Brandon Prendes: Sure. So the way we approached this was really the way we could, with the data available to us. It's difficult to do kind of a prospective study on this and try to randomize patients to surgery versus different treatments. So what we did is we did a retrospective study looking all the way back to 1996 and we found about 108 patients with oral cavity or oropharynx cancer who had had recurrence of the disease and underwent salvage surgery. And the findings were not too surprising. But some of the things that stood out to me is one, these patients really have a poor overall prognosis despite even the advancements that we've made in terms of reconstructing these patients to give them better functional outcomes. The oncologic outcomes are still pretty difficult when their cancers have persisted or come back after their initial treatment. So we weren't that surprised to find that, but it really kind of drives home the importance of prevention and the initial treatment of these tumors.
Paul Bryson: Anything that you took from it that has translated over to practice or like you had just said, it was maybe the findings weren't as surprising but sort of really hammered home the need to try to select that primary modality?
Brandon Prendes: Of course. So I think the things that we found in the study and in terms of just doing the study is it's kind of difficult to really hone in on the functional outcomes for these patients. Even things as simple as speech and swallowing function after these types of surgeries. So that's really a huge area where we can obtain prospective data and really improve our ability to gather data going forward. So I think that's going to be a huge difference maker in kind of what this study showed us is we need to gather that data going forward in prospective ways so we can really hone in on granularity in terms of what benefits are we giving these patients. If they don't have a ton of long-term survival, can we give them quality of life for the time that they have left, and how do we counsel them on what are the chances of really getting meaningful quality of life? So I think that's one of the things I really learned from this study.
The second is we really need a way to select what patients are going to do well and who aren't and who might benefit from some of the newer non-surgical therapies, whether it be immunotherapy or different radiation based approaches to re-radiation. So I think this is going to spawn more and more investigation into trying to get data, whether it be molecular markers or tumor biology in terms of selecting patients that should have surgery in a salvage setting and who should have other treatments.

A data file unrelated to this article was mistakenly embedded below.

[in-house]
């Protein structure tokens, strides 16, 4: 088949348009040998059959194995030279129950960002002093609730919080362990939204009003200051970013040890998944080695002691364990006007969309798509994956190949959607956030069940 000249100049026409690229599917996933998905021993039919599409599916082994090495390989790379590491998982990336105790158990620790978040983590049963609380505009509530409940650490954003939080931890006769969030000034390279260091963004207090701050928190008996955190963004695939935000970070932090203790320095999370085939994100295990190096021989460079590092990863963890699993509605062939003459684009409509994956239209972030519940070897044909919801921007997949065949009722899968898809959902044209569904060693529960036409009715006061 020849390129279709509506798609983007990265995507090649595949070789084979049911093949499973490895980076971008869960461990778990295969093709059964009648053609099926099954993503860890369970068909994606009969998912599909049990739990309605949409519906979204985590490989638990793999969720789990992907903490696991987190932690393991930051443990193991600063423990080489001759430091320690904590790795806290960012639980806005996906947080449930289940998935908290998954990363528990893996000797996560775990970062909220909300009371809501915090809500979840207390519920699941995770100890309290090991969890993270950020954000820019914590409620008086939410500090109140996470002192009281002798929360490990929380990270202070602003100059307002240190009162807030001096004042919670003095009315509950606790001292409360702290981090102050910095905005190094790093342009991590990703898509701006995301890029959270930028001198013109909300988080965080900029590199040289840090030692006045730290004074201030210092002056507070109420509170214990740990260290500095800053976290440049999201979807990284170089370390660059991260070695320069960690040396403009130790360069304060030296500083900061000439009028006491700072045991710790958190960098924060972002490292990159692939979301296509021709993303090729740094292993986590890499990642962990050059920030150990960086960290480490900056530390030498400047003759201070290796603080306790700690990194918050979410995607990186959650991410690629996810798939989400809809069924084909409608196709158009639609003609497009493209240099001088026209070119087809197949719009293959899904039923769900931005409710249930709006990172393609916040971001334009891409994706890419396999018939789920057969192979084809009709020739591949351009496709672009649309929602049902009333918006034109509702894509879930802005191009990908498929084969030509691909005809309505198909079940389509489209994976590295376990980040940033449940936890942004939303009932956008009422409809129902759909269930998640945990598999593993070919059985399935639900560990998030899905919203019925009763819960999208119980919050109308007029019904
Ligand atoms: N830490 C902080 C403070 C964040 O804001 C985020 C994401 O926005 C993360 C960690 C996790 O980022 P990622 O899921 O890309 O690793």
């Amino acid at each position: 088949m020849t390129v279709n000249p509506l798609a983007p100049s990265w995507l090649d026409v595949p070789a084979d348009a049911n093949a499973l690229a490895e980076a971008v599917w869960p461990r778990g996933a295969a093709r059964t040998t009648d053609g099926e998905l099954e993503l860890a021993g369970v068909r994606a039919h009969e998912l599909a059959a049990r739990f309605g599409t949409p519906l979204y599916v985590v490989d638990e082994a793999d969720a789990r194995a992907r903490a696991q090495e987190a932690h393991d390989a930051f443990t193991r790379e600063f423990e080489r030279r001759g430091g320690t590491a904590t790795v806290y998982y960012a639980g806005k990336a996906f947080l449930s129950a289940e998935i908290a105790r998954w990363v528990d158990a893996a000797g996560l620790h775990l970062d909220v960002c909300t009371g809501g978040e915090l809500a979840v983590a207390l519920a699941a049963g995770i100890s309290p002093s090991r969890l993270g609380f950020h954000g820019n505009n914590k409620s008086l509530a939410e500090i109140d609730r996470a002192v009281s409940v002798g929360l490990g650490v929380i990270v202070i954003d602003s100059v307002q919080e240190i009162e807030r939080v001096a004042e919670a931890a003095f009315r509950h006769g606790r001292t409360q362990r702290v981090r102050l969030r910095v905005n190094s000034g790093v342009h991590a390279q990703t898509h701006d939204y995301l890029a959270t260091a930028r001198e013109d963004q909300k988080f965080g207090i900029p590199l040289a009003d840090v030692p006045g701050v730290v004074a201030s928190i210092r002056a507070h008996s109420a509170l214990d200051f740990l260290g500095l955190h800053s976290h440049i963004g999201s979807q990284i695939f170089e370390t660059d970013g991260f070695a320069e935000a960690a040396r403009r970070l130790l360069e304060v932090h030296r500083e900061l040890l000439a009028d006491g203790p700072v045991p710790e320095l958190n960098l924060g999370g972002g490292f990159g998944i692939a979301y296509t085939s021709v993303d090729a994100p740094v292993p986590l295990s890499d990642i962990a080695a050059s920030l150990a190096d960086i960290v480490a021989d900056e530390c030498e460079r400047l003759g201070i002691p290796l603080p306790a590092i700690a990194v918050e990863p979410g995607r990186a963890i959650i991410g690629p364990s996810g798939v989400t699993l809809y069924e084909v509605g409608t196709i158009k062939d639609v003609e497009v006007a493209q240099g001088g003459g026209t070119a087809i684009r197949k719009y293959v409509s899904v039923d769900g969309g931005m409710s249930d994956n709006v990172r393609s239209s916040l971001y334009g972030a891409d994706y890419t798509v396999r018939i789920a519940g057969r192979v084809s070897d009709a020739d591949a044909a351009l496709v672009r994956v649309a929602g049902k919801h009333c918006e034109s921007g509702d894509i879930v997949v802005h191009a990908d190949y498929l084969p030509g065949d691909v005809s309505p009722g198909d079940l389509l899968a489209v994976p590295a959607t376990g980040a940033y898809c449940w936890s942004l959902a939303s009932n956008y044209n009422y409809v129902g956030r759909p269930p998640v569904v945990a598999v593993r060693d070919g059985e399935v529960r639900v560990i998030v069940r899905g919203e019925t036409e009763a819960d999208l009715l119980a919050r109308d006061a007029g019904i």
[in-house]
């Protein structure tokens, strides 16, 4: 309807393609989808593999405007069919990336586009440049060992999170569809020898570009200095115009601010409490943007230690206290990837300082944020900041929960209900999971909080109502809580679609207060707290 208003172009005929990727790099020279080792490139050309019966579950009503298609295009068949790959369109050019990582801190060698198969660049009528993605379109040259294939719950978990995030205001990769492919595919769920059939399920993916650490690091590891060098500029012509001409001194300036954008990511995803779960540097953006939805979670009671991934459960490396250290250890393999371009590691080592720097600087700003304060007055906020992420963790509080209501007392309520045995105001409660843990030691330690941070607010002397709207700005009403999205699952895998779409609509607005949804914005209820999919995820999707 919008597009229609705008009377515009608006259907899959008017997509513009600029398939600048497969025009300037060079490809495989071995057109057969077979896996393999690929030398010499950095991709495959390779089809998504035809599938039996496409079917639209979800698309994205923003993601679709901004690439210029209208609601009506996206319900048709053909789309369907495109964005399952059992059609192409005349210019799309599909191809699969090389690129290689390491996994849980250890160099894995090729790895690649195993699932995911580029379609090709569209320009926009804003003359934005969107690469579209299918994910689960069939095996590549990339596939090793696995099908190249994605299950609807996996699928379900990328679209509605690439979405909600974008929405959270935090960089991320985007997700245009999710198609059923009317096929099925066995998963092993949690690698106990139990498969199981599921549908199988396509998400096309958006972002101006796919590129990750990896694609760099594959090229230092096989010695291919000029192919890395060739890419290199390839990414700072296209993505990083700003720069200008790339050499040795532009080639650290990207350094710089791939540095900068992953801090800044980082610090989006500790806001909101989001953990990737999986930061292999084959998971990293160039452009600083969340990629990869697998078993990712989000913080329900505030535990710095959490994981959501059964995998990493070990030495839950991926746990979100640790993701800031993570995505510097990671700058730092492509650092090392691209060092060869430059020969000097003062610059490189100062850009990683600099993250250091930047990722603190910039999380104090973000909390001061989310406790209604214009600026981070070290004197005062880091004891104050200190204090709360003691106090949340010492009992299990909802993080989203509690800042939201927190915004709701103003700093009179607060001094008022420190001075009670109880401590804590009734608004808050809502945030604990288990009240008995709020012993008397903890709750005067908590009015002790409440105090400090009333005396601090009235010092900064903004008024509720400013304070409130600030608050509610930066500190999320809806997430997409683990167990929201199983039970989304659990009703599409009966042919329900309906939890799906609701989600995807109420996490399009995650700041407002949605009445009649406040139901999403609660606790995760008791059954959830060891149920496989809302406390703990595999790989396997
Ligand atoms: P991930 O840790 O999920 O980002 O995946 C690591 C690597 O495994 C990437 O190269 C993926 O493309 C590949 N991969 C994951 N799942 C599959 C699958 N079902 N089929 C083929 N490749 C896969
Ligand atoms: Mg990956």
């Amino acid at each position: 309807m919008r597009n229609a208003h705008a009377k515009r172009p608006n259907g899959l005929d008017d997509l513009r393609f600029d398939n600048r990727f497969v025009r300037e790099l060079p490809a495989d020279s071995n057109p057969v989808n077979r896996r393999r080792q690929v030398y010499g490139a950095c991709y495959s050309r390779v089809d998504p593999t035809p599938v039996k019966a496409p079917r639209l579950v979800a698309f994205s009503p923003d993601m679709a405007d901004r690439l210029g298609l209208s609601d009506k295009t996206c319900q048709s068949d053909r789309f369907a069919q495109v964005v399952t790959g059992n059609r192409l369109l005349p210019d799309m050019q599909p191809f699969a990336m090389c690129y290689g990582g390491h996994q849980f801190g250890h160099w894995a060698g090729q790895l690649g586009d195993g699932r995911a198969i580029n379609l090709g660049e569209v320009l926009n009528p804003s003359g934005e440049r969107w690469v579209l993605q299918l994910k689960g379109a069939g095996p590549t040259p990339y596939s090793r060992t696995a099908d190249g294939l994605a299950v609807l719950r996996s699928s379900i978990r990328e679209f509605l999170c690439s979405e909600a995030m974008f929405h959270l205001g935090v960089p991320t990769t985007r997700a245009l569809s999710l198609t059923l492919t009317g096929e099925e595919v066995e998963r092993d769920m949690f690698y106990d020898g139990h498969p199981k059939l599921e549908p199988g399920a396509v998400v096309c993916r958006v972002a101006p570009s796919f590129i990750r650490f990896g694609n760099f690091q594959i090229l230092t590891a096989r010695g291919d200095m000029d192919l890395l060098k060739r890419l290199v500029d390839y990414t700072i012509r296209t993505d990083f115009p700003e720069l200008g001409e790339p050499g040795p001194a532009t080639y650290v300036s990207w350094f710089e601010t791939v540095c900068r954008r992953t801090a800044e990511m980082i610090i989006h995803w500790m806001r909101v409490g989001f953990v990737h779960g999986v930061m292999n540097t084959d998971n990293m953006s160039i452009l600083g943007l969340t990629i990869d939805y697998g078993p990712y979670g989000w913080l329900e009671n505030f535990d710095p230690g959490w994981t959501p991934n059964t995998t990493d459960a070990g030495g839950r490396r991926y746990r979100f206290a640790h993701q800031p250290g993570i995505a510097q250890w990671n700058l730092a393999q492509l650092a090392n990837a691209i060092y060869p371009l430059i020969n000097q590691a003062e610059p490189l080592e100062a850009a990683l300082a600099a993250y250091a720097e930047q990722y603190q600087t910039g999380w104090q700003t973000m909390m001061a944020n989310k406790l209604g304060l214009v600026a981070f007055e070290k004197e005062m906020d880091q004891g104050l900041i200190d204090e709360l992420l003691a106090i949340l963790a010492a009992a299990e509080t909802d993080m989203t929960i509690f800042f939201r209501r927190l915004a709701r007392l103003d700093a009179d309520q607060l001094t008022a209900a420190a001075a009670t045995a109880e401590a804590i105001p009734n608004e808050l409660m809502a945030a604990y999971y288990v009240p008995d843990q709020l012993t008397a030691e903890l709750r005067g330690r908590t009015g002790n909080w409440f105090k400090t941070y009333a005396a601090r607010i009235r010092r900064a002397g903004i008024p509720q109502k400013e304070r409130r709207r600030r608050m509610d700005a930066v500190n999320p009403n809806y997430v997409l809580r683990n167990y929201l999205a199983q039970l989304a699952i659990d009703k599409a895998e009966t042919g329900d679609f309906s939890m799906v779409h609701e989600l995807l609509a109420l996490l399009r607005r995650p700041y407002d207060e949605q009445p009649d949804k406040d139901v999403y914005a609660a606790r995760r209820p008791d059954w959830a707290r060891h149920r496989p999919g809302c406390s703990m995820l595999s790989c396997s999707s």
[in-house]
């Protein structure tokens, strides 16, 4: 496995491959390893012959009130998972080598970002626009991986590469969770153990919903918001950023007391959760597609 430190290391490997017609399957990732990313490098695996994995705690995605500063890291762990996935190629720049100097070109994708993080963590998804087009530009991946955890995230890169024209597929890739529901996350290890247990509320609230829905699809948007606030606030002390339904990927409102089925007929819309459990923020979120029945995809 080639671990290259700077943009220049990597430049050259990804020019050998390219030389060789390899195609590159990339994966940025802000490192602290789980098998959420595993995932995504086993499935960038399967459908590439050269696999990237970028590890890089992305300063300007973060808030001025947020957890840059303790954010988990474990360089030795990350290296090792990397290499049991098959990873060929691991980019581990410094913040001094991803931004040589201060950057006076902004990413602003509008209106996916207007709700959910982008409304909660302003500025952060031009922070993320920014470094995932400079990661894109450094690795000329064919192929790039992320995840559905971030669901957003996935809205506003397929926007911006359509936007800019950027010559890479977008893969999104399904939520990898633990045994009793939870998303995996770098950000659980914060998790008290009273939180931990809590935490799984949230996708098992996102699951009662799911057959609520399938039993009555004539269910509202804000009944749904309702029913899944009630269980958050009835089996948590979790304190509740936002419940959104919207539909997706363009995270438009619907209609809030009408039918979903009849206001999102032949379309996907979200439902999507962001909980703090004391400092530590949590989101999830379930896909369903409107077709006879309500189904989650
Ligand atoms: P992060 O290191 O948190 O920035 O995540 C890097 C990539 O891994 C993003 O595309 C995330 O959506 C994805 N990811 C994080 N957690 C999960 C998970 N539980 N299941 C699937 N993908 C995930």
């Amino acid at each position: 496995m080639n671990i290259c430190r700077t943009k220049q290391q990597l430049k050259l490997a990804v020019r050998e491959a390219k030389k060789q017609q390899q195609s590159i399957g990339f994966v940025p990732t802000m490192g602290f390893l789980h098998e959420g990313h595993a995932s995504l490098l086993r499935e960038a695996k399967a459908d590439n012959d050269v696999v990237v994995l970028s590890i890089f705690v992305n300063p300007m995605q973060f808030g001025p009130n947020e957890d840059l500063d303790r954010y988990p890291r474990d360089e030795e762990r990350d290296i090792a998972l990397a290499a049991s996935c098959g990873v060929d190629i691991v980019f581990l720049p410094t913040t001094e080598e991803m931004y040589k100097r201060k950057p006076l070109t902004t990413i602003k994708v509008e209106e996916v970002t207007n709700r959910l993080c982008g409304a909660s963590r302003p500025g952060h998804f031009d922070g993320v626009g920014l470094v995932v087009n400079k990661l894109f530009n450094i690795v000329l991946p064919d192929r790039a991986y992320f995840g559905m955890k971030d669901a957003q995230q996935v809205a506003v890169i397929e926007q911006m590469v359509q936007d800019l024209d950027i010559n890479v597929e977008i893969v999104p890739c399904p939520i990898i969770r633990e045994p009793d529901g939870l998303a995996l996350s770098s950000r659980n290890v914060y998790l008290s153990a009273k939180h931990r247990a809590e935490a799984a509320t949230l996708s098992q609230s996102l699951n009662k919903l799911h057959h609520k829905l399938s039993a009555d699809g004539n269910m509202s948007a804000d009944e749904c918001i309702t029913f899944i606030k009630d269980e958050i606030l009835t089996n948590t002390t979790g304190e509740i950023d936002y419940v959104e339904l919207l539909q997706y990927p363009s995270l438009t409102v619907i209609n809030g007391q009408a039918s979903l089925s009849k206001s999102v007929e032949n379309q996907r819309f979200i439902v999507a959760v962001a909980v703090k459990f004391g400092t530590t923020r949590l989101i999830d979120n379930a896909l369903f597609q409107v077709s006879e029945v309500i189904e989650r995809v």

Paul Bryson: Yeah, no, it's pretty exciting. As an observer, your group continues to grow. I think we're getting more and more resources and colleagues in place to look at those voice and swallow outcomes for those patients. Functional outcomes that you mentioned. And your team partnered at Taussig, it seems to be more and more opportunity to refine those treatment options and determine who would do well with what. And that it's not certainly not a one size fits all approach.
Brandon Prendes: Exactly. Yeah. I think the ability to hire more speech and language pathologists and the ability to harness the medical record system to really try to get real time data in terms of the outcomes of our head and neck cancer patients is going to be kind of where the forefront is in terms of learning and selecting and eventually possibly giving patients tools, whether it be electronically based to make decisions about treatment, to patient facing decision aids, where they can decide, input what's important to them in terms of quality of life and longevity. And the time to undergo treatment, whether it be a surgery where in our study they got out of the hospital within eight days and typically recovered well or whether it be a more prolonged chemotherapy or systemic treatment based regimen. What's the most important to them in terms of probability of long-term outcomes?
Paul Bryson: I think that's pretty exciting and I know it'll be very meaningful to your patients. As we finish up today, I just wanted to thank you for your time and your expertise and congratulate you on this research and just on your ongoing efforts to take care of head and neck cancer patients with head and neck cancer. Any final take home messages for our listener? As you know, there may be surgeons listening, there may be referring providers listening. Anything, any final comments to share?
Brandon Prendes: Yeah, I mean, this really is quite a rewarding topic to study to try to get better information to help our patients who for a long time have not had a lot of options when it comes to recurrent cancer. I think one thing I'd like to obviously drive home is the importance of prevention of these cancers long-term in terms of avoidance of tobacco use with respect to oral cavity and oropharynx cancer, and things like HPV vaccination, which will probably make the biggest difference in terms of our oropharynx cancer rates long term. So things like that that can prevent these cancers in the first place are going to be a huge win for us in terms of not needing to see patients struggle with the reality of having these cancers and having to undergo the treatment for them.
Paul Bryson: Well, I appreciate you and I appreciate your time today. For our listeners, for more information on Head and Neck Cancer Research and other trials and case studies in the field of otolaryngology head and neck surgery, please visit consultqd.clevelandclinic.org/headandneck. That's consultqd.clevelandclinic.org/headandneck. And to speak with a specialist or submit a referral, please call 216.444.8500. That's 216.444.8500. Talk with you next time.